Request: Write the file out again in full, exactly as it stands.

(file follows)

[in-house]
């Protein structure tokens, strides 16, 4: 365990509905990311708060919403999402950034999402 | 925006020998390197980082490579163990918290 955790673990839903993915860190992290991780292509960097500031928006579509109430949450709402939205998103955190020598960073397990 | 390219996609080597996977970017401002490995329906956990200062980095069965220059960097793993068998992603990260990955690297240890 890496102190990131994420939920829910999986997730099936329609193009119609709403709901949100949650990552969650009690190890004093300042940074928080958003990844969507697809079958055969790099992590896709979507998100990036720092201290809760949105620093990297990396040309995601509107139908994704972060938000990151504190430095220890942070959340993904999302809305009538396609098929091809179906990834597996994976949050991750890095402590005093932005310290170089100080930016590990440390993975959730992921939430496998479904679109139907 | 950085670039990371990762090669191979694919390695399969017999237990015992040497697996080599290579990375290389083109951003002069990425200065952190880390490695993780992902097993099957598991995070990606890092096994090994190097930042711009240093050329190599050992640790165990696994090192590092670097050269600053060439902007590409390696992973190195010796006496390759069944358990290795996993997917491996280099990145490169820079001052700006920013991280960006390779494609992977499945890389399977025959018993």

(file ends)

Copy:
[in-house]
């Protein structure tokens, strides 16, 4: 365990509905990311708060919403999402950034999402 | 925006020998390197980082490579163990918290 955790673990839903993915860190992290991780292509960097500031928006579509109430949450709402939205998103955190020598960073397990 | 390219996609080597996977970017401002490995329906956990200062980095069965220059960097793993068998992603990260990955690297240890 890496102190990131994420939920829910999986997730099936329609193009119609709403709901949100949650990552969650009690190890004093300042940074928080958003990844969507697809079958055969790099992590896709979507998100990036720092201290809760949105620093990297990396040309995601509107139908994704972060938000990151504190430095220890942070959340993904999302809305009538396609098929091809179906990834597996994976949050991750890095402590005093932005310290170089100080930016590990440390993975959730992921939430496998479904679109139907 | 950085670039990371990762090669191979694919390695399969017999237990015992040497697996080599290579990375290389083109951003002069990425200065952190880390490695993780992902097993099957598991995070990606890092096994090994190097930042711009240093050329190599050992640790165990696994090192590092670097050269600053060439902007590409390696992973190195010796006496390759069944358990290795996993997917491996280099990145490169820079001052700006920013991280960006390779494609992977499945890389399977025959018993």